• The northern section of Israel, or Roman Palestine, is where Jesus hails from.

The fact that he has a southern surname suggests that he is from a different region of the nation, and therefore that he is somewhat of an outsider.″ MORE INFORMATION CAN BE FOUND AT: Photos of 10 Biblical Sites to Explore Others have proposed that the name Iscariot was used to identify Judas with the Sicarii, also known as ″dagger-men,″ a group of Jewish insurgents who fought Roman domination and perpetrated acts of terrorism on favor of their nationalist cause around the year 40-50 A.D., according to some scholars.However, there is nothing in the Bible that links Judas to the Sicarii, and the Sicarii were only discovered to be active after Judas’ death.In addition, Cargill argues, ″we’re not certain Judas came from the South, and we’re not certain Judas was a Sicarii.″ ″These are attempts to determine whether or if there was something that distinguished Judas apart from the rest from the beginning.Because people are always attempting to justify why he would have done anything like this.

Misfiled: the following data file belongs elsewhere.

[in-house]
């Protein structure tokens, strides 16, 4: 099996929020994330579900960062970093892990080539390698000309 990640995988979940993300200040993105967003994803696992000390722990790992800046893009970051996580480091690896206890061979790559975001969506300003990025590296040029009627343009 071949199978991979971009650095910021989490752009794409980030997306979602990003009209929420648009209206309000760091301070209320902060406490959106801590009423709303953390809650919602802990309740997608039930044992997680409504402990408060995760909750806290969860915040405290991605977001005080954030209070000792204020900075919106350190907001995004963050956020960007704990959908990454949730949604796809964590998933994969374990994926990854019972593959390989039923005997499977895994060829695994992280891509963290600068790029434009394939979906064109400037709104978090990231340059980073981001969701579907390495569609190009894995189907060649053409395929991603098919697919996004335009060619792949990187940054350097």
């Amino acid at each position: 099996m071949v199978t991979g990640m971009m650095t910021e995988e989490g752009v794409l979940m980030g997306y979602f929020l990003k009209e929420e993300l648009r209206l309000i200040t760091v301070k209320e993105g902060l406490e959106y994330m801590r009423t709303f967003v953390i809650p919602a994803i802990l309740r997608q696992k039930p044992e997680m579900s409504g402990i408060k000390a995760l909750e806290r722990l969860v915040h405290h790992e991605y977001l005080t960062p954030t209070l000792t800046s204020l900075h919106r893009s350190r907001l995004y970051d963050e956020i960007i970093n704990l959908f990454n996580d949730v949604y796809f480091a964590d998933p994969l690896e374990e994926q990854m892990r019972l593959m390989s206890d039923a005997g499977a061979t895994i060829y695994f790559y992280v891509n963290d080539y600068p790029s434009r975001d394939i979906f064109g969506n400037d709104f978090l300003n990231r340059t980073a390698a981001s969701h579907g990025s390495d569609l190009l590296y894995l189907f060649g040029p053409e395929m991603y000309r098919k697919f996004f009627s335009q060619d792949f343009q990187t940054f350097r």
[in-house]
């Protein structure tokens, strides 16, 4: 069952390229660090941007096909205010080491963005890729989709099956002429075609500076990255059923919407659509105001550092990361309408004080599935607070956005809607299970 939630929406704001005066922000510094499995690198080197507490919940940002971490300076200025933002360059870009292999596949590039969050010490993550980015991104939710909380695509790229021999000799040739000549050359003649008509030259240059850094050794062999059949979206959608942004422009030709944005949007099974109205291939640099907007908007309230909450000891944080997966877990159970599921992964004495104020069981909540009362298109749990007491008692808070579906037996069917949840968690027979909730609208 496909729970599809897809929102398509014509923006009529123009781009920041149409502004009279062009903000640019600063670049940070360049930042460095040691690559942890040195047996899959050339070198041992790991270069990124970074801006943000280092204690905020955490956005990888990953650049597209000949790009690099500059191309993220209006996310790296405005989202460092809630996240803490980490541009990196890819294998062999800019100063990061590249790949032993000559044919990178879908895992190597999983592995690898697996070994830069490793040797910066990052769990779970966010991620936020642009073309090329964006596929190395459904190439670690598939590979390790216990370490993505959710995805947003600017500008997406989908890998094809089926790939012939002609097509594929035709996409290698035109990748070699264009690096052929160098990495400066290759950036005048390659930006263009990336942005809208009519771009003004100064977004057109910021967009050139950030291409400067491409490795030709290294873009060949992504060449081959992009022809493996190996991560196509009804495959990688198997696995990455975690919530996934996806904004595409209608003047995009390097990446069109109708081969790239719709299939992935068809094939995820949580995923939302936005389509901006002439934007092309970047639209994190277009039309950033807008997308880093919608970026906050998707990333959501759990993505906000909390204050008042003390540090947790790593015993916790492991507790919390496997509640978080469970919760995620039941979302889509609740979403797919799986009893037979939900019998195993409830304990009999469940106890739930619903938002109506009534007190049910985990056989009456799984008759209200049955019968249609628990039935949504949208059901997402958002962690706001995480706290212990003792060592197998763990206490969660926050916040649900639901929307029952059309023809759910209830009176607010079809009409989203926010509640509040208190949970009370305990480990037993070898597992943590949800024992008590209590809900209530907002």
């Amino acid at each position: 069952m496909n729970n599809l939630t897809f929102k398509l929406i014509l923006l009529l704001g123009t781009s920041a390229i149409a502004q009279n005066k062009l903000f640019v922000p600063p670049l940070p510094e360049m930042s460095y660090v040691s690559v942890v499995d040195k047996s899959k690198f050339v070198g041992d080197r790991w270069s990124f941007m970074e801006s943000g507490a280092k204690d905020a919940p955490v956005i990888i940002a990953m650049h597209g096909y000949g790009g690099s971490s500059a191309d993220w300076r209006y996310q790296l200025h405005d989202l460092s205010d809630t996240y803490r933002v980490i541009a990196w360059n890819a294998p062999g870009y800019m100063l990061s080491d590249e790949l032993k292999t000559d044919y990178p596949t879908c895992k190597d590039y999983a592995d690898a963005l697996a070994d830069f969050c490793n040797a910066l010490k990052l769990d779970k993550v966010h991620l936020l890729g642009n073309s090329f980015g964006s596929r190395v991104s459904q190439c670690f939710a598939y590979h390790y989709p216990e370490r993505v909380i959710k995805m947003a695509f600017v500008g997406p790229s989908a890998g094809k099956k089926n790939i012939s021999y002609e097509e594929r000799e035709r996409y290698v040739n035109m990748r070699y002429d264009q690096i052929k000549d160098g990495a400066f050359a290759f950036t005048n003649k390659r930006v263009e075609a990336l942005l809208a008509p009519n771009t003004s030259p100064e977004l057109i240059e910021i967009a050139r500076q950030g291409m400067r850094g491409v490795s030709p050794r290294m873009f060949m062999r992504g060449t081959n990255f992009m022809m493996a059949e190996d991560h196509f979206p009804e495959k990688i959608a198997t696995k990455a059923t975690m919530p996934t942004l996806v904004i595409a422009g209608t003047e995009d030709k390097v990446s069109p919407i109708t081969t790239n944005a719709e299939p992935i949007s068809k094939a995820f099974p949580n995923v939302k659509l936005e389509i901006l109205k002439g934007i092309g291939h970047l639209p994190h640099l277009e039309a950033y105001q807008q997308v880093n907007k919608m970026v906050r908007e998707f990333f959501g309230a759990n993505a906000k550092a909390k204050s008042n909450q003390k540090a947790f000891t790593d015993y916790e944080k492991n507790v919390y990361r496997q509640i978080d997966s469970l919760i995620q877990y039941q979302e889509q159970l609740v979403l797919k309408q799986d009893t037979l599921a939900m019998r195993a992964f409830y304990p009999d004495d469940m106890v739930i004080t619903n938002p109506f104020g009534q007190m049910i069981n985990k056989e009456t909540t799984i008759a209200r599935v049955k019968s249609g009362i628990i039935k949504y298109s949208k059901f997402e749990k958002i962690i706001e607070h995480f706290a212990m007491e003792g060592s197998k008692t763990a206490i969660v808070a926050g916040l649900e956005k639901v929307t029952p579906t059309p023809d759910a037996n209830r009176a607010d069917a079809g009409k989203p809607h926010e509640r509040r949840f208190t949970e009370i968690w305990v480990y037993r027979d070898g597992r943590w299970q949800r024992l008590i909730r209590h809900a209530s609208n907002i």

″What would have motivated Judas to betray Jesus?″ READ MORE: What Did Jesus Look Like When He Was Alive?

Possible Motives for Judas Iscariot’s Betrayal

  • According to the Gospel of John, Jesus revealed to his followers over the Last Supper that one of them would betray him if they didn’t repent of their actions.
  • In response to their question, Jesus responded, ″It is the person to whom I offer this piece of bread after I have dipped it in the dish.″ Later, Judas, who was recognized as the ″son of Simon Iscariot,″ was given a piece of bread that had been dipped in a dish by the apostle.
  • ″Satan came into Judas when he received the piece of bread,″ the Bible says.
  • (See also John 13:21-27.) When Judas was alone, he went to the priests of the Temple, who were at the time the religious authority, and offered to betray Jesus in exchange for money—30 pieces of silver, according to the Gospel of Matthew—they accepted his offer.